The fourth component of the test system is the Test Evaluation Tool that includes the monitoring functions used to evaluate the performance of the tested elements within a distributed sampled analog value based system. Such evaluation tool requires multiple evaluation sub-modules that are targeted towards the specifics of the function being tested. They might be based on monitoring the sampled measured values from a tested merging unit, GOOSE messages from a tested IED, as well as reports or waveform records from the tested device.
The fifth component of the test system is the Reporting Tool that will generate the test reports based on a user defined format.

Testing of IEC 61850-9-2 Based Merging Units
Since Merging Units are an essential component of any IEC 61850 process bus based application, they have to be tested to ensure that they provide the required sampled measured values. The currents and voltages applied to the Merging Unit will be based on current and voltage waveforms produced from the network simulator in order to simulate different system conditions, such as high current faults or low current minimum load conditions.

At the same time the Test Evaluation tool will need to receive the sampled analog values from the tested merging unit and compare the individual sampled values from the Merging Unit with the samples coming from the network simulator. The testing of Merging Units will require first of all a very accurate time synchronization of both the test device and the tested MU.

It is necessary to analyze the phase (time) and magnitude differences of the individual samples and compare these to the calibration specifications of the MU. Proper documentation and reporting is required in the same manner as meter testing is performed today (Figure 2). The Merging Unit test module supports the sampling rates defined for protection applications in IEC 61850 9 – 2 LE. The merging unit test evaluation tool is used for receiving, processing, viewing, and saving Sampled Values according to the implementation guideline of the UCA International Users Group. It subscribes to the Sampled Values streams from one or multiple merging units and displays the waveforms of the primary voltages and currents in an oscilloscope view. Individual values on the traces can be looked up and compared with each other (Figure 3).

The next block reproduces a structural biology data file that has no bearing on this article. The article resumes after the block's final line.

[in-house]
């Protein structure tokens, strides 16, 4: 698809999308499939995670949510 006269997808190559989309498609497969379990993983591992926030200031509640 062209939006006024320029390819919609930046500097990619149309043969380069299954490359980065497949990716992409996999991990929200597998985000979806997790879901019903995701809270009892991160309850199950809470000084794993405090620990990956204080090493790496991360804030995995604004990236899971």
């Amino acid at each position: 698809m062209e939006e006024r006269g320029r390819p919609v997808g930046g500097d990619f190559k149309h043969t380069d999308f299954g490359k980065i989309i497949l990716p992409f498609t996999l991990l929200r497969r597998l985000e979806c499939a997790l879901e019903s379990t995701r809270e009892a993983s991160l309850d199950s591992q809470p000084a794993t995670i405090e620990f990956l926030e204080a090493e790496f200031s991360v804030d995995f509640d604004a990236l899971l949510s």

Testing of a merging unit and in particular it's time synchronization is a challenging task. The test set is time synchronized and generates analog voltages and currents, which are accurately defined in magnitude and phase. The evaluation tool captures the Sampled Values from the merging unit for a detailed assessment of the conversion performance. For a comparison of the generated and measured values, SV Scout can also subscribe to the Sampled Values of the test set and display them as a reference. RMS values and phase angles are calculated from the Sampled Values and displayed in a phasor diagram and a table. The reference for the phase angles is selectable (Figure 5). The Detail View provides additional information about a selected Samples Values stream and its individual channels. This includes the zero crossings of specific channels, values for individual samples, and the decoded quality information.